Time in the garden
Shade Gardening
Fall Garden Beauty
Coffee grounds

Time in the garden: saving it, savouring it.


Over the last century Calgary gardeners have learned of problems with, for example, Manitoba maples and caragana (prolific seeds), variegated goutweed (roots difficult to remove), and ribbon grass (rhizomes too successful). An awareness of problems like these can reduce maintenance time if we are ruthless and plan ahead. Four hours per week on a hobby is great, but if three hours are needed to pick dandelions and/or chick weed, that is simply a pain. Mulch, including fall leaves, will make weeding easier: natural forests don’t have anyone to rake up their leaves, and they’re successful!


The following resolutions should make our lives easier.


1. Work with nature, don’t fight it: use locally grown and preferably native plants - and exchange healthy, well-behaved plants with friends. Plants need to be tolerant of hale, wind, drought, frost, disease and pests. Use Zone 3 hardy plants to improve your success rate. Our growing season is short: buy mature plants in the spring if you can. Fall acquisitions can be worthwhile, but the plants can be root-bound from nurseries and will have little time for root establishment if we get an early penetrating frost. Make sure there is time for germination and development of any seeds you buy.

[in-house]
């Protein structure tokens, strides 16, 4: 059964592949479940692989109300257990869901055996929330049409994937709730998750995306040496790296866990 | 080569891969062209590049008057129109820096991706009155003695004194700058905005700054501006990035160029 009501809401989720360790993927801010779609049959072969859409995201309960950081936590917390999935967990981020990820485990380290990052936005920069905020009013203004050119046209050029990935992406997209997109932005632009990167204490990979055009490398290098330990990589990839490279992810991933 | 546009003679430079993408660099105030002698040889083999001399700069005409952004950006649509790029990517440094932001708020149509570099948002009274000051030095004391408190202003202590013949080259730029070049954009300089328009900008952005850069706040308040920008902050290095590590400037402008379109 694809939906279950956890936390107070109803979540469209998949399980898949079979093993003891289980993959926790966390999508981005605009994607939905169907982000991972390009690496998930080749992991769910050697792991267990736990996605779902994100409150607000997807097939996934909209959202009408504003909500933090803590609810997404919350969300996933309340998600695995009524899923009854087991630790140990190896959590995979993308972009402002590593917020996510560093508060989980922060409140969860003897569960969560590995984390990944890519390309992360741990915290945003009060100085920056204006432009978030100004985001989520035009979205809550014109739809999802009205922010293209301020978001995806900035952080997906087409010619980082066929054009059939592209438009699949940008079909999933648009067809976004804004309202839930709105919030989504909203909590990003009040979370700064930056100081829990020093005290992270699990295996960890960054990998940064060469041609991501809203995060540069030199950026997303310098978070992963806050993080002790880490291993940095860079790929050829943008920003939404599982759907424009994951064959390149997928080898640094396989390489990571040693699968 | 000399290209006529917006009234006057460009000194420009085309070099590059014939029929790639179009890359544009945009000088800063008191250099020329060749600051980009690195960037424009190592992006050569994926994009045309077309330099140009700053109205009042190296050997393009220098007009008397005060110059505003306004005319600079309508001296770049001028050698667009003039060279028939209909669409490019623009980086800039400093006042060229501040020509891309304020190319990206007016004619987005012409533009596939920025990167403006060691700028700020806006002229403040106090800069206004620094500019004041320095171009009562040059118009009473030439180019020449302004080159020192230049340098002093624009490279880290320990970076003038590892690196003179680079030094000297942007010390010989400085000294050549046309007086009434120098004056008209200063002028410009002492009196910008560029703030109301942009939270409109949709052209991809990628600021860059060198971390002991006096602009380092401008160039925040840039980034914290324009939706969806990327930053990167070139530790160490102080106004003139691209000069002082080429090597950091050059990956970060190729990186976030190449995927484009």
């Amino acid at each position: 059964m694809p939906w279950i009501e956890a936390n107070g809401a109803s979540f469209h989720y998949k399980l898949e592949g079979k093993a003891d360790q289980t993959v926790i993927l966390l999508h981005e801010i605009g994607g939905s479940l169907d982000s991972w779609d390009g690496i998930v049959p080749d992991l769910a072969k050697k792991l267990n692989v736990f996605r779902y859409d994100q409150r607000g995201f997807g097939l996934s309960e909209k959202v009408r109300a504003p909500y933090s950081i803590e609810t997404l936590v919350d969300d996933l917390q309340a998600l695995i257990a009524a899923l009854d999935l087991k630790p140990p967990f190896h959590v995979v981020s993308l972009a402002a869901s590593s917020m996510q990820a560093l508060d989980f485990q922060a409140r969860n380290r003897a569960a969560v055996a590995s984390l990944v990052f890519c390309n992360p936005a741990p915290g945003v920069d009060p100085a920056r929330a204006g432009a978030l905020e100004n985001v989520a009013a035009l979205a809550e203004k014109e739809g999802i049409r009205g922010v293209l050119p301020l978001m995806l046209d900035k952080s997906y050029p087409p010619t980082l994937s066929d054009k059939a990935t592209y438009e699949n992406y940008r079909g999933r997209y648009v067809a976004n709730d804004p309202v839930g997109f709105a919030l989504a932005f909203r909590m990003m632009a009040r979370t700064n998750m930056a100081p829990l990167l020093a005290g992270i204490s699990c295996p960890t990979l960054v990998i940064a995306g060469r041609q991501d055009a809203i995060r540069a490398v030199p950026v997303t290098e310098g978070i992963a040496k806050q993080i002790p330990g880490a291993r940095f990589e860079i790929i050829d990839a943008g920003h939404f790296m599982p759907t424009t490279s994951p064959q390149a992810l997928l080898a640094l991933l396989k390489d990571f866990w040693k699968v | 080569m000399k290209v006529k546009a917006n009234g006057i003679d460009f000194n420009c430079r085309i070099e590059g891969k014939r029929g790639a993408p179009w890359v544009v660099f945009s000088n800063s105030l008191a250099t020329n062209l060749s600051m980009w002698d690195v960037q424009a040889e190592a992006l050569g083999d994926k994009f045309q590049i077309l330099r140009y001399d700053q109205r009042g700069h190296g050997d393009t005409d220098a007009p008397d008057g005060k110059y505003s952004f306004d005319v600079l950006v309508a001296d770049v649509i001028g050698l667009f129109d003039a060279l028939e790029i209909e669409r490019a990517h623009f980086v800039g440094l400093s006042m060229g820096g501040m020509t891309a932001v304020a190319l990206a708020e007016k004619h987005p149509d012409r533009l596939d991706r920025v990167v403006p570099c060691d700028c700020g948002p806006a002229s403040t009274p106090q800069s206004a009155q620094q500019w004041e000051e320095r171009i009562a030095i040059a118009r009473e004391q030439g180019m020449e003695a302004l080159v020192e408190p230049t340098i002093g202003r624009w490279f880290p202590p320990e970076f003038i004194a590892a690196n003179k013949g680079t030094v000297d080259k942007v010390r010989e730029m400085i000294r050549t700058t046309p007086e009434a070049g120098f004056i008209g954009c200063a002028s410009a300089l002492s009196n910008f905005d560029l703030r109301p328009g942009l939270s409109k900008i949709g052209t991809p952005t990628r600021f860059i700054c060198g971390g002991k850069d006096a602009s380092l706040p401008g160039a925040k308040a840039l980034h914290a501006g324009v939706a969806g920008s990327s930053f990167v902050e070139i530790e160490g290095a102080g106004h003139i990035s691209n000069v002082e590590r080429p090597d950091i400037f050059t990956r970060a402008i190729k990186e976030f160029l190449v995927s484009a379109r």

2.  Thick hedges, walls and fences protect plants: walled gardens in Europe have been shown to produce better crops at least partly because of heat retention.


3. Avoid plants that need staking and beware of vigorous self-seeders and highly invasive plants.


4. Avoid trees and shrubs that sucker too much. Be ruthless when pruning: avoid taking twigs off piecemeal … be courageous, and use sharp tools. There have been huge advances in the Prairie-hardy roses, so try them: they require little pruning. Ever tried identical shrubs in the same place two years running that did not survive? Use a “One strike and you’re out” rule!


5. Be ruthless with aphids and intolerant of annual and perennial weeds (exercise your thumb and fore-finger where feasible).


6. Avoid acid loving plants: improve your soil where necessary, and use a slow-release fertilizer.


7. Reduce the number of varieties of plants to give more impact and permit easier maintenance. Use annuals as fillers where and when required.


8. Limit the number of edges to your lawn: look at your lawn area to edge ratio: a simple medium size lawns require about 50% less edging effort than does two lawns of similar area with three or four isolated trees and borders with peninsular appendages. Don’t fight shady areas too difficult for grass, and leave clover in your lawn as it’s a self-fertilising ground cover. Leave worms alone, they aerate the soil, eliminating the need for costly, unsightly and messy cored plugs of soil. Use bricks, pavers, stone, or cement in areas that take a lot of foot traffic.


9. When you’re reasonably satisfied with your garden design, install an irrigation system, this saves time, and ultimately cost and wasted, fluoridated, water: place water butts, composters and hanging baskets in optimum locations.


10. Wake up, smell the coffee, add the grounds to the soil … and then smell the roses!




Glynn Wright (who has spent too much time weeding on two continents!)


May 7, 2008.


Suggested reading: Hayward, G. and Hayward, M., Tending your garden. 2007.